A&E, I am so glad you learned from your mistakes, dropped the rubbernecking, over-dramatization of seasons 5 and 6, and let the stories (and our awesome crews) take center stage. This show does real good, everyone on the Hoarders staff wants nothing more than to help people, and I’m just glad it’s back.
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Judy, Vancouver, Washington
Judy is a former food service worker and lives in a mobile home alone. It should go without saying that her house is what anyone else would consider inhospitable to human comfort. Our opening shot is a mouse pulling a bit of pasta out of an open container.
There are mice everywhere, and with good reason. The house is a perfect nesting ground with paper and bags and plenty of hidey-holes for them to thrive and breed. Judy can’t bear the thought of them being killed. And now it’s a “can’t beat ’em, join ’em” situation where she feeds them.
Judy knows she’s a hoarder, but is also a germaphobe. She wears gloves as she feels there are germs everywhere. She’s not wrong. She may wear gloves on her hands, but she walks barefoot in her home. Judy judges people who appear “dirty” to her; she calls them lowlifes. Um. She feels they are inherently dirty. She covers the places they’ve touched with paper. A “lowlife” gave her a mattress, so now she sleeps in a plastic chair.
There is clearly some psychosis at play here, but we are not privy to what may have caused it. Ultimately, it’s not important for us to know, just that something has triggered this extreme OCD and hoarding. I feel that Judy isn’t self-aware of what this may be, either.
Sherri is her daughter. She doesn’t know how to deal with this, never has. They butt heads and have for many years. As a teenager, if Sherri went anywhere, she’d have to wash her hands and shower immediately upon returning home. As an adult, she knows this isn’t a sign of mental health, but as a teenager, she wasn’t equipped to deal with it. Their relationship is strained, to say the least. She hasn’t been back inside the home in 20 years.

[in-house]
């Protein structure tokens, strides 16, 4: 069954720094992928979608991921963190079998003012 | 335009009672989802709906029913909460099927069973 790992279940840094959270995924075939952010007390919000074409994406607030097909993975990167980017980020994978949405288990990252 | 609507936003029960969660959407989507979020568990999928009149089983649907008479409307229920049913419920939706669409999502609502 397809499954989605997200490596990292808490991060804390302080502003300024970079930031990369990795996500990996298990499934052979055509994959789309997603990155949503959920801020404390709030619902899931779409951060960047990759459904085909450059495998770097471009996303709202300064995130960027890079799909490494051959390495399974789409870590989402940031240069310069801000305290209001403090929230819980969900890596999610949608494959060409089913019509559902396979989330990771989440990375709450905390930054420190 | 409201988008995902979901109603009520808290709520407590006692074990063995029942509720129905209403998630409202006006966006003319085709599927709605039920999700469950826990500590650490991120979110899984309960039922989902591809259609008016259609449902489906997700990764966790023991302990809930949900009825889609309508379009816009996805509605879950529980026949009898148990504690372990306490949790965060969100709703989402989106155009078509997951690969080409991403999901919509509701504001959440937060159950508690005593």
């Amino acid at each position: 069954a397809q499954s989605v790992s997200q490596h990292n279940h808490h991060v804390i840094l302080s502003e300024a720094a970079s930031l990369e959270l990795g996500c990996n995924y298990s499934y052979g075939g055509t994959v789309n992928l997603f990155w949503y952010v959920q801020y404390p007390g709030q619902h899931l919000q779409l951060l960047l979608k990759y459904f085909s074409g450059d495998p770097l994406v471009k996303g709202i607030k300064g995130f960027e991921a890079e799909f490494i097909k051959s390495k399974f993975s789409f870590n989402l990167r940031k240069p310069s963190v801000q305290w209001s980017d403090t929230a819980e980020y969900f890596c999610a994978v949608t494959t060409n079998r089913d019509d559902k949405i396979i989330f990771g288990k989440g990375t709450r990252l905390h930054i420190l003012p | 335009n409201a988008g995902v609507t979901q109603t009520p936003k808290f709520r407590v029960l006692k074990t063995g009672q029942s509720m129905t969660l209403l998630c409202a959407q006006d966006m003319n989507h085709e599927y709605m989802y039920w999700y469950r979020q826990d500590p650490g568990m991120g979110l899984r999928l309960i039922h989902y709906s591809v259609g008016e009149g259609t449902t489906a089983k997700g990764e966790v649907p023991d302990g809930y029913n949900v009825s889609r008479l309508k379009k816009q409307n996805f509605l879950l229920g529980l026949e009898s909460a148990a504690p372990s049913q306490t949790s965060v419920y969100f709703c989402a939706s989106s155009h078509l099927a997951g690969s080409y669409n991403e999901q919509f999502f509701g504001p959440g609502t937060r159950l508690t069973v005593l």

Judy life revolves around with these little OCD chores, wiping her hands, taping paper over places of potential contamination, hand shredding each and every plastic and paper sack on the chance that a note, a coin, something could be trapped in the glued fold. Each paper towel and Kleenex must be checked for something valuable tucked inside. She washes each load of laundry eight times until she feels satisfied that the germs are removed. She’s obsessed with paper and makes lists about the papers she’s keeping. First the pen must be cleaned, her hands must be cleaned again, the paper noted on, the paper taped somewhere, on and on until something else catches her attention.
Her life is exhausting and all-consuming. And it’s incredibly unhealthy. The floor is covered in mouse feces, garbage, and so on. The city has been informed, and it’s make or break time. Renae tries to help, but she’s not equipped to deal with something of this magnitude, either. Renae actually feels that being removed from the home and put into care would be the best for her. Sherri does, too. There are people in place, it’s now a point where we wait to see if Judy will accept the help being offered.
Dr. David Tolin arrives at the mobile home, meeting Sherri first. The smell hits them before they climb the stairs, the smell of rot and decay and feces. But remember that when you’ve lived in those conditions as long as Judy has, your nose no longer picks up on it. Sherri is speechless upon entry. “This is bad.” She begins to cry. This is her childhood home, and it’s no better than a dumpster.